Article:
Hidden Cleveland

Naming of Hardwick Drive a longtime street mystery

BRIAN GRAVES Banner Staff Writer
Posted 10/22/15

The name “Hardwick” has enjoyed a renaissance of late.

Much of that has come from the resurgence of Hardwick Clothes after it was rescued from bankruptcy by local businessman Allan …

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Hidden Cleveland

Naming of Hardwick Drive a longtime street mystery


The name “Hardwick” has enjoyed a renaissance of late.

Much of that has come from the resurgence of Hardwick Clothes after it was rescued from bankruptcy by local businessman Allan Jones.

It is a name which is going international as it is now the chosen clothing wear for the broadcasters of NBC Sports, who will also use Hardwick attire during their coverage of the Rio Olympic Games next August.

But, the name “Hardwick” can also be traced back to what can be considered as the beginnings of modern-day Cleveland.

And, it’s a name with a small bit of mystery.

Christopher Lafayette Hardwick was born Feb. 14, 1827, in what is now Charleston, one year after his parents moved from Georgia.

His father, John Wesley Hardwick, acted as an assistant agent to his grandfather, Col. Hugh L. Montgomery, who served as an Indian agent to the Cherokees from 1824 to 1838.

Hardwick was one of 13 children and began his entrepreneurial career at the age of 18 when he began clerking for his room and board.

At the age of 25, he purchased a farm which he kept and worked until 1867 when he opened a shop in Cleveland.

Hardwick was responsible for one of the major cogs in Cleveland’s industrial history — that of the stove works.

He began building cast-iron stoves in his backyard. The foundry, Cleveland Stove Works, was brought forth from that success.

A partnership was struck with J.H. Parker in 1880 when the Cleveland Woolen Mills, the forerunner to Hardwick Clothes, was established.

The cost to Hardwick was around $75,000 — an amount equaling $1.7 million in today’s dollars and only slightly less than the $1.9 million purchase price by Jones last year.

Hardwick Woolen Mills was said to have employed 60 people who turned out 1,500 yards of jeans a day.

Nine years after the woolen mills were open, the town of Cleveland went from being part of Hardwick’s success to joining he and his family in mourning.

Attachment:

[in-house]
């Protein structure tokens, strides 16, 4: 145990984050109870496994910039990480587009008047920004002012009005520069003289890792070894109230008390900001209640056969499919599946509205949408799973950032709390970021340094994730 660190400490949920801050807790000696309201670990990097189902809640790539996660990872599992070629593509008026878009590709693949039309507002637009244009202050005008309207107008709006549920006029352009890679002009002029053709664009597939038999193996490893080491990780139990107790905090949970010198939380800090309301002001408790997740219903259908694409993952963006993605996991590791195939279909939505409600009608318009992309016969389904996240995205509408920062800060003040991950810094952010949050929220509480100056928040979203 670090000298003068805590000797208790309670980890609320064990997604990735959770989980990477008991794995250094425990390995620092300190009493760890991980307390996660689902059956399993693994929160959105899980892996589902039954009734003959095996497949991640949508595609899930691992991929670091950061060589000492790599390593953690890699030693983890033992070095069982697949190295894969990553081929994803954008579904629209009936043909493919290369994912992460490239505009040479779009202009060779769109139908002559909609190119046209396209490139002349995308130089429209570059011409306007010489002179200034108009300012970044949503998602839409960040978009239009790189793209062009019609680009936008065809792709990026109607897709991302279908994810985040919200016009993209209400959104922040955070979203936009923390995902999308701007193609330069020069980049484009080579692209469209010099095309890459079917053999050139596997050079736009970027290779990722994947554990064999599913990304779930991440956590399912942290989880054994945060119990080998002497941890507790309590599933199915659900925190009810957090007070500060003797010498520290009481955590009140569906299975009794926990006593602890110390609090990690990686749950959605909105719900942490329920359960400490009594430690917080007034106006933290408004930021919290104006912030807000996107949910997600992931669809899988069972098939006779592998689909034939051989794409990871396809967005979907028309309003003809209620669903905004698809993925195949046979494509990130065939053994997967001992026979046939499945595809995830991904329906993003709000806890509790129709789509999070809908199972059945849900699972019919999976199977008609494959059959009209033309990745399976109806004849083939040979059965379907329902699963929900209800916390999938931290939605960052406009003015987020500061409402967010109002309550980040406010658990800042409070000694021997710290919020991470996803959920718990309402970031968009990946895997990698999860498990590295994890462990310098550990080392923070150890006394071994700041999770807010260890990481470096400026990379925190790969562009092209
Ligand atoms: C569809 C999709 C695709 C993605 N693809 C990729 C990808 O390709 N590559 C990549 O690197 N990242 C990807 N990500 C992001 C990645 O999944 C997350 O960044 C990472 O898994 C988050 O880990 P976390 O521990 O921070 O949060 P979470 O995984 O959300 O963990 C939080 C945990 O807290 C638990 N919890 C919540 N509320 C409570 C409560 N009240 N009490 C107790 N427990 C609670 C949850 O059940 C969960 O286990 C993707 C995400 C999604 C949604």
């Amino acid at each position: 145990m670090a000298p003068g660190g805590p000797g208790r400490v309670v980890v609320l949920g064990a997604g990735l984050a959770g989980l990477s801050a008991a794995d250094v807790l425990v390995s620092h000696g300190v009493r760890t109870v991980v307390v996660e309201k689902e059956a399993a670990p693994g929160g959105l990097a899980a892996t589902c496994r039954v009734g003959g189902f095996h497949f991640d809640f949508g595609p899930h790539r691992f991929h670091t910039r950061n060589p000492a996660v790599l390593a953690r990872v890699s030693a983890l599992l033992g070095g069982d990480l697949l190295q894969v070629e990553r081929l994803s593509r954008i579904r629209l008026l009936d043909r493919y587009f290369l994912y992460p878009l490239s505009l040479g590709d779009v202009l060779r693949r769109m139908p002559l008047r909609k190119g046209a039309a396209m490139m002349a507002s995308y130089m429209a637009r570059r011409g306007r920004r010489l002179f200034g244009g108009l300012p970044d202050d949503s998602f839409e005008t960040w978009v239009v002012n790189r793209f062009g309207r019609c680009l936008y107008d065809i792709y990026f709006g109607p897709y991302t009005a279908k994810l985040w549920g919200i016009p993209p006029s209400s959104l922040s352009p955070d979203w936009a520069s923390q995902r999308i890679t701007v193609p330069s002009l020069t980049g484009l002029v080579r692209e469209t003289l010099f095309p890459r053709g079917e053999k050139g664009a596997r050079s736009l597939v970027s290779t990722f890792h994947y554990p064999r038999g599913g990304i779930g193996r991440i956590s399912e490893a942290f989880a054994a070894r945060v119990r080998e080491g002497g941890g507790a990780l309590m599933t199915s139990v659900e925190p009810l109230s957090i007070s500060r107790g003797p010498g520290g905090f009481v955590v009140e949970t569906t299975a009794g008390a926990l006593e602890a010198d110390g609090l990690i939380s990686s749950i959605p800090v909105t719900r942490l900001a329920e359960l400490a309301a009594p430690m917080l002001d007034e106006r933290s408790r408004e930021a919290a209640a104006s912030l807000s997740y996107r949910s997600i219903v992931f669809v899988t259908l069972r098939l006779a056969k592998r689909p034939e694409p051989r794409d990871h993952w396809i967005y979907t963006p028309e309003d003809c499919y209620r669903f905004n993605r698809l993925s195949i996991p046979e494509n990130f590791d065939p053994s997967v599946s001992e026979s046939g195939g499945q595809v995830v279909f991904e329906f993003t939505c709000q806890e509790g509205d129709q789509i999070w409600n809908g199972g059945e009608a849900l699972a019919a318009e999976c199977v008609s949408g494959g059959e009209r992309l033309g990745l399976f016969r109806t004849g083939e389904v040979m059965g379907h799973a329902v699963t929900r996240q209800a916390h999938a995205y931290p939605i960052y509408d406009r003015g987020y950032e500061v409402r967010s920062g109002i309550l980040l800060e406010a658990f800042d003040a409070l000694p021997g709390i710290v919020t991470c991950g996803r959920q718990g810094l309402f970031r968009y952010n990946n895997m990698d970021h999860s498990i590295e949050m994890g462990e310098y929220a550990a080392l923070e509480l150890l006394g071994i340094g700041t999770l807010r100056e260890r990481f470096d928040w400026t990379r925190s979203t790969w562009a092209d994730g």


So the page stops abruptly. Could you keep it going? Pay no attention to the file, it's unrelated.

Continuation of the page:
His son, John, was 33 years old and had joined friends William Steed and William Marshall on a train trip to New York and, from there they were to travel to Paris.

Fate stopped that journey when heavy rains washed away a portion of the tracks near Thaxton, Va., killing all three and many others.

The accident has been recently revived in the public’s mind by a car accident which overturned the memorial obelisk to the three and the placement of a historic marker near where the train wreck occurred.

Hardwick died in 1901 and was laid to rest in Fort Hill Cemetery.

Nearly half a century later, county leaders felt it was time to recognize the man who brought so much to the community’s economic engine.

And, there lies the mystery.

It was July 18, 1960, when the then-Quarterly Court of Bradley County, with County Judge H.M Fulbright, adopted a resolution to bestow such an honor ,and the timing was perfect since a new highway was about to be built.

The resolution read:

“RESOLVED that whereas C.L. Hardwick for more than half a century has generously contributed of his time and means to the progress and development of Bradley County and its institutions and maintained and developed a stove industry and farm that have furnished jobs and support for thousands of people of the county; and

“WHEREAS he has given constant generous financial support to the churches, schools, highways, veterans’ associations and organizations, community fund drives, farm organizations, and other welfare groups and associations of the county; and

“WHEREAS the Quarterly Court of Bradley County desires to publicly recognized C.L. Hardwick’s many years of community services and seeks to perpetuate his name as a permanent memorial to a distinguished citizens of our county, now, there be it further

“RESOLVED by the Quarterly Court of Bradley County in regular session assembled that the section of public highway now under construction and extending south from its junction with the Lee Highway at the C.L. Hardwick farm to the limits of the city of Cleveland be now and henceforth named and designated ‘Hardwick Drive’ in honor of C.L. Hardwick, manufacturer, farmer and distinguished citizen of Bradley County.”

If anyone is wondering exactly where Hardwick Drive is, that is the mystery.

The best guess is it is Keith Street from 25th Street N.W. to Walmart.

However, there never was any marking to denote the honor bestowed on the prominent businessman, and no one seems to know exactly why.

In fact, that part of the street is now within the city limits.

Bradley County Commission Chairman Louie Alford made mention of the mystery during a recent Commission meeting.

“Since it’s in the city, there’s nothing we could do,” Alford said.

He added it was his understanding local state legislators were working on getting a marker that will recognize C.L. Hardwick on the street that never actually bore his name.


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